After finding the swarm, he designates a new empty hive where the whole colony can access food, has shelter, honeycomb, and the conditions for a healthy life free from parasites or diseases.
Monitoring: from bee to hive and beyond
The solution supported by the u-blox module not only counts the bees but also performs the following tasks:
- Measure beehive traffic and activity, tracking bees in real time as they leave and return to the hive.
- Store statistical data for post-processing. Data for each day can be pulled out from the database, charted, and cross-correlated. Historical logs with timestamped events are also available.
- Predict the probability of extraordinary events, such as bee swarm formation and cross-colony robbing, based on algorithmic data processing.
- Send notifications and alerts to end users via Bluetooth or Wi-Fi technology.
- Measure environmental parameters, including temperature and humidity at the hive entrance, with rainfall data from state radar raw data.
In addition to the usual detection of worker or drone bees and tracking their age and movements within the hive, Jaka can also identify customized bee markers.
This allows him to have a more in-depth understanding of their behavior for research and hive observation, such as:
- Drone bee behaviors
- Worker bee behaviors, foraging flight durations, and counts
- Virgin queen bee behavior: mating flight durations and counts
- Mated queen bee detection: formation of a new bee swarm
Diving into the numbers
The first graph illustrates the number of bees exiting and entering the hive over time. It also presents the total activity, a sum of ins and outs. The peak marks the precise moment when a new bee colony was born – a bee swarm formed and exited the hive.
The second graph informs Jaka about the swarm size, which, in this case, is approximately 4,000 bees. The third graph shows the moment the marker triggers a signal when the device detects the queen bee leaving the hive.
Jaka can also extract all the data for a specific day, like a hot summer day, to generate a graph that effectively illustrates the behavior of bee traffic. This graph enables him to discern clear correlations between bee traffic and temperature: the warmer it gets, the more active the bees become.
The second graph depicts bee traffic versus humidity. On a rainy day, humidity levels increase, and bee activity is reduced.
Who says you can’t fly with grounded wings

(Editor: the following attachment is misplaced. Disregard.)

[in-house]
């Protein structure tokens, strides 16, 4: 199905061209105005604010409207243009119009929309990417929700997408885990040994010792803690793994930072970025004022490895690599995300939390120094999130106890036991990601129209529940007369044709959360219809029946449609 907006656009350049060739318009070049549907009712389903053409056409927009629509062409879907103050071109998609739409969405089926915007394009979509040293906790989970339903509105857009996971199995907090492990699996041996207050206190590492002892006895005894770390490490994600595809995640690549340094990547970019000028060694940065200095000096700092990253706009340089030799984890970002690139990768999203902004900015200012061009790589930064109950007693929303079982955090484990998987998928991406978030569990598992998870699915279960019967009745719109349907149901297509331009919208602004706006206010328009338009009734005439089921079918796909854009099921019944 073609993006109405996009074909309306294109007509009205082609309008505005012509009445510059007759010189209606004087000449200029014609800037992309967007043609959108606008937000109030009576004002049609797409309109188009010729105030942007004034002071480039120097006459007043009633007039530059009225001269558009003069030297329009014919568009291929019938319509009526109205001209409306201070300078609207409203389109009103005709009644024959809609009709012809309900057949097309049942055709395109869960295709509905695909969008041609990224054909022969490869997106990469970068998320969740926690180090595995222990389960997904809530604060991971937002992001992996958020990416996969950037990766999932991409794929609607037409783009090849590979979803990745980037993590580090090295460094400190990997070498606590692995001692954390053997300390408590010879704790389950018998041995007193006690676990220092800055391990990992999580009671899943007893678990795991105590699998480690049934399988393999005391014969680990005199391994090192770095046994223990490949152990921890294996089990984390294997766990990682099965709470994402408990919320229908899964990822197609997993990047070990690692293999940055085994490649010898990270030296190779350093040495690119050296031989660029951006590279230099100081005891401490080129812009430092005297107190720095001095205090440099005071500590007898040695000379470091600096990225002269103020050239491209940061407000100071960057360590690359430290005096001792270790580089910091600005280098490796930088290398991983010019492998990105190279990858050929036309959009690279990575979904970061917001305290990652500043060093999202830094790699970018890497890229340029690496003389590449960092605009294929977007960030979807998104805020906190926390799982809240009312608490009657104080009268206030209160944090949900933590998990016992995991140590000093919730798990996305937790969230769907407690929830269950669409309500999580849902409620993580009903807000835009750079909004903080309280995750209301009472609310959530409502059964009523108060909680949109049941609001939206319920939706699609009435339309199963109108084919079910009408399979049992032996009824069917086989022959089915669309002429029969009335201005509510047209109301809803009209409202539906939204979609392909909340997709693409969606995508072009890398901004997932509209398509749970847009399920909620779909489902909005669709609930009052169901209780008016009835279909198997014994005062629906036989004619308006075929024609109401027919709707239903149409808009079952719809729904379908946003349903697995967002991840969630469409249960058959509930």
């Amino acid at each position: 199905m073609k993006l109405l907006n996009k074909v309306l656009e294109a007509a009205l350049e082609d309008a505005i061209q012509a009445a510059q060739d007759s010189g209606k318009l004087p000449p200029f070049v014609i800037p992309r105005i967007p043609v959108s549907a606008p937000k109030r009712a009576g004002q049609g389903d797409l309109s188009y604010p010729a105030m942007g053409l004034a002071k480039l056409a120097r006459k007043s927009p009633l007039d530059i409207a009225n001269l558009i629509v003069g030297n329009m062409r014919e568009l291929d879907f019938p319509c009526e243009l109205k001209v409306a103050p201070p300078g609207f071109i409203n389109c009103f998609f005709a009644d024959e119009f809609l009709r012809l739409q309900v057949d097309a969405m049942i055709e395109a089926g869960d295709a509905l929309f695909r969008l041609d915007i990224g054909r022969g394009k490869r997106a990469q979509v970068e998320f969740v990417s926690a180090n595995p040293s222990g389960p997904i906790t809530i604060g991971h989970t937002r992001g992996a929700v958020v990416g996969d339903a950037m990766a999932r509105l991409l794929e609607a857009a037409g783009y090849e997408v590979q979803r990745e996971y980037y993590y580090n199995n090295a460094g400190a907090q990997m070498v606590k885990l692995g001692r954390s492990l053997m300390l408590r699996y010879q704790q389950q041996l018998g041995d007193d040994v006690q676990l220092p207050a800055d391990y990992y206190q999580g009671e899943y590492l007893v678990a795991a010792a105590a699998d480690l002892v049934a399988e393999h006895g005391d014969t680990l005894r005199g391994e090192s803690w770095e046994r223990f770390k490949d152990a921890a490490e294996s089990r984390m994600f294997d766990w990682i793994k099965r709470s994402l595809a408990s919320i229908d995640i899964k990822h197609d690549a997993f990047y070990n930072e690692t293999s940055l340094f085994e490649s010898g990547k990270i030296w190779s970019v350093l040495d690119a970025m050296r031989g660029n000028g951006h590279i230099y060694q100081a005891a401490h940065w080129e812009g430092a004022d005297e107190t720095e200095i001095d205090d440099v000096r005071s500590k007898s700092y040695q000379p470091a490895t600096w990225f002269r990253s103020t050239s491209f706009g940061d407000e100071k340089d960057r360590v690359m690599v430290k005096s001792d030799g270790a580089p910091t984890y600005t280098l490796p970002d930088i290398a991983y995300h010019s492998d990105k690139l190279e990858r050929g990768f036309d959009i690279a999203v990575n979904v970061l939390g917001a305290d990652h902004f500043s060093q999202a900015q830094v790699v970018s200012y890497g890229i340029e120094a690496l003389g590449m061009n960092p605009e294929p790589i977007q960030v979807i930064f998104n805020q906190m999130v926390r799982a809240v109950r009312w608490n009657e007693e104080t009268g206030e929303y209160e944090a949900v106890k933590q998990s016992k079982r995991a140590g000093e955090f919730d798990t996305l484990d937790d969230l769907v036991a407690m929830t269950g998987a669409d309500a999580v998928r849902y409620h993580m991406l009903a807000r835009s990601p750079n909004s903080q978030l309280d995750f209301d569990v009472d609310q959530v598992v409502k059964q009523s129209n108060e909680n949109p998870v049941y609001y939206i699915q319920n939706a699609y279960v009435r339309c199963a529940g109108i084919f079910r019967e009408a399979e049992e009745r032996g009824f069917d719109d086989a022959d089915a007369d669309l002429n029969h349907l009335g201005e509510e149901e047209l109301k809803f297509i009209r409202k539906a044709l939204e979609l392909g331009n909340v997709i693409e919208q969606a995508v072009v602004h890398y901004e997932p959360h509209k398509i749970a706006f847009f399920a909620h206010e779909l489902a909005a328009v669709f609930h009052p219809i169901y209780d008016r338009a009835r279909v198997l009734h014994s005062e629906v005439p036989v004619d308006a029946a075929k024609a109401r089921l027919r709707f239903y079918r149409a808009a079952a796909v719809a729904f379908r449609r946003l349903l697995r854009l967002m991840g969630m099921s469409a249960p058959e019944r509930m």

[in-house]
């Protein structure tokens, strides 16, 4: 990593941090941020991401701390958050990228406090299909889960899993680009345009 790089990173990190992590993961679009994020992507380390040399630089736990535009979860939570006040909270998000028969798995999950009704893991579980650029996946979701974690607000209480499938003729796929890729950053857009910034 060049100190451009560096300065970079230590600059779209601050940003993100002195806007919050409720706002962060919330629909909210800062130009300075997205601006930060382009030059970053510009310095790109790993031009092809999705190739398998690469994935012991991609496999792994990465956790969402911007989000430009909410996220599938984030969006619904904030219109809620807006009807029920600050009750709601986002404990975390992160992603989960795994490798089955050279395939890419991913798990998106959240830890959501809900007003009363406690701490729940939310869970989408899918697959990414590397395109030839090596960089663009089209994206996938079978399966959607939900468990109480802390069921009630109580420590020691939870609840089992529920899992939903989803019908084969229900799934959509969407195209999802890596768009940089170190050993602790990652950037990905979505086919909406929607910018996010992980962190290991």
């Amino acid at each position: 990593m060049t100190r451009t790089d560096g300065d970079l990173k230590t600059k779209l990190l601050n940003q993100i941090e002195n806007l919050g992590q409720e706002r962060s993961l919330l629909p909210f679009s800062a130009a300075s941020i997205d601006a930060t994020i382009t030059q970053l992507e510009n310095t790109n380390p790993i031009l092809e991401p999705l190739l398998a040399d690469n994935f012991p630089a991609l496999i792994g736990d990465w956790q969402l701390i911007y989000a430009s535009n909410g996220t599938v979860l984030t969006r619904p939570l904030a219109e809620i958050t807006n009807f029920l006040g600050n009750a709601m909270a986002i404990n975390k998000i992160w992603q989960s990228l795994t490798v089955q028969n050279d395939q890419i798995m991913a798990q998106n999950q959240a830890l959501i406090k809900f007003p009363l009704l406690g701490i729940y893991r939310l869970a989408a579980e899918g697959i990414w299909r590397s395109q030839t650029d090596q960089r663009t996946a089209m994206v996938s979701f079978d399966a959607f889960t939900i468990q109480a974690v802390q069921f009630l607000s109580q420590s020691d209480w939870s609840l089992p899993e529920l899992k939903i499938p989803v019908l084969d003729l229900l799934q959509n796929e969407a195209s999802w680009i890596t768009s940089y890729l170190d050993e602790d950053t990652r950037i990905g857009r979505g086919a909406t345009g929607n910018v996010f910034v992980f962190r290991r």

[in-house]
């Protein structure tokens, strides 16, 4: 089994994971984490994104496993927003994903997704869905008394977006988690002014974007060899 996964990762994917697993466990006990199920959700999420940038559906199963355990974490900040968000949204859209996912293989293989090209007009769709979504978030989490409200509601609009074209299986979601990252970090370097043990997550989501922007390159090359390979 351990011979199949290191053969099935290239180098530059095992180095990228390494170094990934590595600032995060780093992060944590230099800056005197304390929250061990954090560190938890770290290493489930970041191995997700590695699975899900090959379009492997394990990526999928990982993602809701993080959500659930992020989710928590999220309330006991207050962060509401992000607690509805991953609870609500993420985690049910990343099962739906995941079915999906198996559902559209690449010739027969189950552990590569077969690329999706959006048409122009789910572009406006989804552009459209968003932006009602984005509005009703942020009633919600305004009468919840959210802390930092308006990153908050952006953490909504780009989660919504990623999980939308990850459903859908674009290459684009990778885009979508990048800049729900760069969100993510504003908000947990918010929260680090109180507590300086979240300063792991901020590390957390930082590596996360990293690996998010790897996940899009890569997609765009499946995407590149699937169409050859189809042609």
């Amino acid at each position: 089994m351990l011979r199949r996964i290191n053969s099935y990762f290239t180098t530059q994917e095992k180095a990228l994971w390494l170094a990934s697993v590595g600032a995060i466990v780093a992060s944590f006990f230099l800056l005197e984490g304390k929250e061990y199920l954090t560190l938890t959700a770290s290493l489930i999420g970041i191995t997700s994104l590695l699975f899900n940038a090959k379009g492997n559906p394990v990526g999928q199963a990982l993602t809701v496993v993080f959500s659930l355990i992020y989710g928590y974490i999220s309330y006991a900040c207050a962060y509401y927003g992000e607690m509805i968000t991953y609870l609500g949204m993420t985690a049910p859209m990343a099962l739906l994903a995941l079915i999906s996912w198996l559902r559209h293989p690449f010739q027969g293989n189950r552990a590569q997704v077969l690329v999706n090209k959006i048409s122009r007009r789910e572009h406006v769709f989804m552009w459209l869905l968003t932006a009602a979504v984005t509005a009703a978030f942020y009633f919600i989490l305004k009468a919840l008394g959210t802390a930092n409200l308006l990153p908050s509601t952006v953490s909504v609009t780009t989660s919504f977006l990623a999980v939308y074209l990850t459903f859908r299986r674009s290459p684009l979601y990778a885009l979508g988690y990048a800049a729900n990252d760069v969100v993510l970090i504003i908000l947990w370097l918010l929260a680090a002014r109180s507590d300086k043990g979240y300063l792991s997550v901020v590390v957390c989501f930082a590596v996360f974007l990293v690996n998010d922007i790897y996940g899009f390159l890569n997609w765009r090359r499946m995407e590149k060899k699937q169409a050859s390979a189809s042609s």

This project is far from complete. While his prototype successfully supplies the necessary data, Jaka is eager to enhance its functionalities.
Imagine the possibilities if he could connect his beehive at home with the other 210,000 beehives in Slovenia and monitor the movements of bees across the country. What about the benefits of going a step further and creating a European network of beehives?
Enhancing Jaka’s application involves integrating positioning and cellular technology. The next step is incorporating a GNSS module for geolocation and a cellular module for transmitting data to the remote cloud while retaining Bluetooth and Wi-Fi for local connectivity in his proof of concept.
“Essentially, the solution is in the house.”
Tracking bees' behavior in real-time would offer the opportunity to ensure the reproduction of the species and gain insights into the current state of entire ecosystems.
Industrial farming and the use of pesticides, as well as sporadic events that harm the environment, are often linked to the behavior of bees. Therefore, having access to this information would be incredibly valuable, enabling proactive measures to prevent or address harmful situations.
Colony’s final thoughts
In the past, bee swarms could find a new home and survive in nature independently. But more recently, human activities have increasingly altered this process. Factors such as pesticides, habitat loss, climate change, parasites, and monoculture agriculture have disrupted this natural cycle.
Nowadays, without human intervention, a new bee swarm has less than a 25% chance of surviving the first winter. This percentage continues to decline, and at the current pace, bees will eventually rely solely on human assistance for reproduction.
Jaka is an innovator who, in his spare time, enjoys beekeeping. He inherited this hobby from his father and is passionate about contributing to a more sustainable future.
Coincidentally, Jaka has developed a bee monitoring solution using the technology he is most familiar with. As they say, when life gives you lemons, make the tastiest lemonade possible.